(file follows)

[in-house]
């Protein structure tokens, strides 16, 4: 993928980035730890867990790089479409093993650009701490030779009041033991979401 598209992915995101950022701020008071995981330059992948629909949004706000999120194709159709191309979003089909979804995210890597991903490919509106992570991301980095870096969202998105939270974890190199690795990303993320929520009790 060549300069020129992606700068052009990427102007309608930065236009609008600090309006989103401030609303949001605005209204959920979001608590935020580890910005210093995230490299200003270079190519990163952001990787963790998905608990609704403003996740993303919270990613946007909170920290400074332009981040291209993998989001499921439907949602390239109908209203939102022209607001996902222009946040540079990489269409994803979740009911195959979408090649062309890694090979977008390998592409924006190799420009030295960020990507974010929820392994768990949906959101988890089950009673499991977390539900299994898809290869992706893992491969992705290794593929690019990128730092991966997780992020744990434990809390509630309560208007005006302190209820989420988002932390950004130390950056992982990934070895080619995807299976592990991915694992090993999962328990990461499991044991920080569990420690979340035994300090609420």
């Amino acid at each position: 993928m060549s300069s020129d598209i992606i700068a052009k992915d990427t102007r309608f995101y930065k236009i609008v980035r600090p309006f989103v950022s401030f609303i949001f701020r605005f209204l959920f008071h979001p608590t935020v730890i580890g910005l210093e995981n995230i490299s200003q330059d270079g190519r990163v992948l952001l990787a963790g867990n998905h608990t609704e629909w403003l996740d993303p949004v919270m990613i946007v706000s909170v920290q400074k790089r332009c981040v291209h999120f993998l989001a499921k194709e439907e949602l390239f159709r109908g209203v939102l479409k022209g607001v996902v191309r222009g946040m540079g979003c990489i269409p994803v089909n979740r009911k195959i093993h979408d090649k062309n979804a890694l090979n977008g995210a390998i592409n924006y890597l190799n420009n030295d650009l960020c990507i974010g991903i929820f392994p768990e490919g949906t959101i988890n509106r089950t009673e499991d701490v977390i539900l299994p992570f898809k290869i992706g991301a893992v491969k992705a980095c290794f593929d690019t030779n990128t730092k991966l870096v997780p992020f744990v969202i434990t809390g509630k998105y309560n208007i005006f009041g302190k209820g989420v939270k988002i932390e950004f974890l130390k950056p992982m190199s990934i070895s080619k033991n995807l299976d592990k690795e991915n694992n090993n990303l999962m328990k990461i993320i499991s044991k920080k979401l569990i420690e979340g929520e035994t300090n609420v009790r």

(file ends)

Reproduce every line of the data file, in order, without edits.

[in-house]
């Protein structure tokens, strides 16, 4: 993928980035730890867990790089479409093993650009701490030779009041033991979401 598209992915995101950022701020008071995981330059992948629909949004706000999120194709159709191309979003089909979804995210890597991903490919509106992570991301980095870096969202998105939270974890190199690795990303993320929520009790 060549300069020129992606700068052009990427102007309608930065236009609008600090309006989103401030609303949001605005209204959920979001608590935020580890910005210093995230490299200003270079190519990163952001990787963790998905608990609704403003996740993303919270990613946007909170920290400074332009981040291209993998989001499921439907949602390239109908209203939102022209607001996902222009946040540079990489269409994803979740009911195959979408090649062309890694090979977008390998592409924006190799420009030295960020990507974010929820392994768990949906959101988890089950009673499991977390539900299994898809290869992706893992491969992705290794593929690019990128730092991966997780992020744990434990809390509630309560208007005006302190209820989420988002932390950004130390950056992982990934070895080619995807299976592990991915694992090993999962328990990461499991044991920080569990420690979340035994300090609420």
């Amino acid at each position: 993928m060549s300069s020129d598209i992606i700068a052009k992915d990427t102007r309608f995101y930065k236009i609008v980035r600090p309006f989103v950022s401030f609303i949001f701020r605005f209204l959920f008071h979001p608590t935020v730890i580890g910005l210093e995981n995230i490299s200003q330059d270079g190519r990163v992948l952001l990787a963790g867990n998905h608990t609704e629909w403003l996740d993303p949004v919270m990613i946007v706000s909170v920290q400074k790089r332009c981040v291209h999120f993998l989001a499921k194709e439907e949602l390239f159709r109908g209203v939102l479409k022209g607001v996902v191309r222009g946040m540079g979003c990489i269409p994803v089909n979740r009911k195959i093993h979408d090649k062309n979804a890694l090979n977008g995210a390998i592409n924006y890597l190799n420009n030295d650009l960020c990507i974010g991903i929820f392994p768990e490919g949906t959101i988890n509106r089950t009673e499991d701490v977390i539900l299994p992570f898809k290869i992706g991301a893992v491969k992705a980095c290794f593929d690019t030779n990128t730092k991966l870096v997780p992020f744990v969202i434990t809390g509630k998105y309560n208007i005006f009041g302190k209820g989420v939270k988002i932390e950004f974890l130390k950056p992982m190199s990934i070895s080619k033991n995807l299976d592990k690795e991915n694992n090993n990303l999962m328990k990461i993320i499991s044991k920080k979401l569990i420690e979340g929520e035994t300090n609420v009790r």